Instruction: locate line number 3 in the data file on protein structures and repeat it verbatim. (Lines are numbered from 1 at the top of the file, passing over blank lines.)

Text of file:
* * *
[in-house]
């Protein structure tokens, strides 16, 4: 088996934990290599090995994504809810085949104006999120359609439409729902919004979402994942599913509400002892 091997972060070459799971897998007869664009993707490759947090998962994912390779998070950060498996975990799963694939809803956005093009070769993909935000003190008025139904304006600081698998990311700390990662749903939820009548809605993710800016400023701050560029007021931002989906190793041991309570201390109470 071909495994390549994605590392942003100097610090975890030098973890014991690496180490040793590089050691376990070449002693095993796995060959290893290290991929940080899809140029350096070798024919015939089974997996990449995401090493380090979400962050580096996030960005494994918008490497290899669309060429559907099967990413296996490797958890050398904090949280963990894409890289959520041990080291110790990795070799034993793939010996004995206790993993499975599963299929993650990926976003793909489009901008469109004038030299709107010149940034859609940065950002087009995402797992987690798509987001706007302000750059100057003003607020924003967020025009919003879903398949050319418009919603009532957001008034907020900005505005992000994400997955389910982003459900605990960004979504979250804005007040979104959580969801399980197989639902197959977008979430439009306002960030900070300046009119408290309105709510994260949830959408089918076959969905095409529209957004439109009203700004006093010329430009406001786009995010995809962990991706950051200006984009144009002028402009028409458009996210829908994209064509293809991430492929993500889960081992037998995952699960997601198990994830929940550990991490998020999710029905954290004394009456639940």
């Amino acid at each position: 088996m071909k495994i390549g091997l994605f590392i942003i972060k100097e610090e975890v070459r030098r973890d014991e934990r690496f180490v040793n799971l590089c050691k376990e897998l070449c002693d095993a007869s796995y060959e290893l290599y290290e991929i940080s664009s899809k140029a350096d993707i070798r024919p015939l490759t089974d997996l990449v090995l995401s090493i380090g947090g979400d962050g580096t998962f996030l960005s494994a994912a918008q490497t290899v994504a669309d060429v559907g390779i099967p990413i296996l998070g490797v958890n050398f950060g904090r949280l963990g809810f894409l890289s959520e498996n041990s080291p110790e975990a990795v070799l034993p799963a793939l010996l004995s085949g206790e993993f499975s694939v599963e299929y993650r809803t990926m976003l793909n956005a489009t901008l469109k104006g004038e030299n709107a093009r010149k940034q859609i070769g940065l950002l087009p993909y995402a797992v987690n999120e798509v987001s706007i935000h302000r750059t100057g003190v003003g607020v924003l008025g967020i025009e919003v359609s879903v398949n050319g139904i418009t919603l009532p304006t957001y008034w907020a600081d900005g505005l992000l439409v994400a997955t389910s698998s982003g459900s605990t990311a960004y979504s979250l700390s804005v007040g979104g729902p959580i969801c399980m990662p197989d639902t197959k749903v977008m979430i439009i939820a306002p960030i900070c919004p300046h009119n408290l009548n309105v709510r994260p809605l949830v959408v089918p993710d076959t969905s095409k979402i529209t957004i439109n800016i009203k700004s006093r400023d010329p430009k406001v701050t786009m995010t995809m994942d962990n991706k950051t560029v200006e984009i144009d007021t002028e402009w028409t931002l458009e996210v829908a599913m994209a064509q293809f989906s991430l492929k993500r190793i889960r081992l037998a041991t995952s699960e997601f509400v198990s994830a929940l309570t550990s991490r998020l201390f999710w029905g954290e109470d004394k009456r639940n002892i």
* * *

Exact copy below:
């Amino acid at each position: 088996m071909k495994i390549g091997l994605f590392i942003i972060k100097e610090e975890v070459r030098r973890d014991e934990r690496f180490v040793n799971l590089c050691k376990e897998l070449c002693d095993a007869s796995y060959e290893l290599y290290e991929i940080s664009s899809k140029a350096d993707i070798r024919p015939l490759t089974d997996l990449v090995l995401s090493i380090g947090g979400d962050g580096t998962f996030l960005s494994a994912a918008q490497t290899v994504a669309d060429v559907g390779i099967p990413i296996l998070g490797v958890n050398f950060g904090r949280l963990g809810f894409l890289s959520e498996n041990s080291p110790e975990a990795v070799l034993p799963a793939l010996l004995s085949g206790e993993f499975s694939v599963e299929y993650r809803t990926m976003l793909n956005a489009t901008l469109k104006g004038e030299n709107a093009r010149k940034q859609i070769g940065l950002l087009p993909y995402a797992v987690n999120e798509v987001s706007i935000h302000r750059t100057g003190v003003g607020v924003l008025g967020i025009e919003v359609s879903v398949n050319g139904i418009t919603l009532p304006t957001y008034w907020a600081d900005g505005l992000l439409v994400a997955t389910s698998s982003g459900s605990t990311a960004y979504s979250l700390s804005v007040g979104g729902p959580i969801c399980m990662p197989d639902t197959k749903v977008m979430i439009i939820a306002p960030i900070c919004p300046h009119n408290l009548n309105v709510r994260p809605l949830v959408v089918p993710d076959t969905s095409k979402i529209t957004i439109n800016i009203k700004s006093r400023d010329p430009k406001v701050t786009m995010t995809m994942d962990n991706k950051t560029v200006e984009i144009d007021t002028e402009w028409t931002l458009e996210v829908a599913m994209a064509q293809f989906s991430l492929k993500r190793i889960r081992l037998a041991t995952s699960e997601f509400v198990s994830a929940l309570t550990s991490r998020l201390f999710w029905g954290e109470d004394k009456r639940n002892i």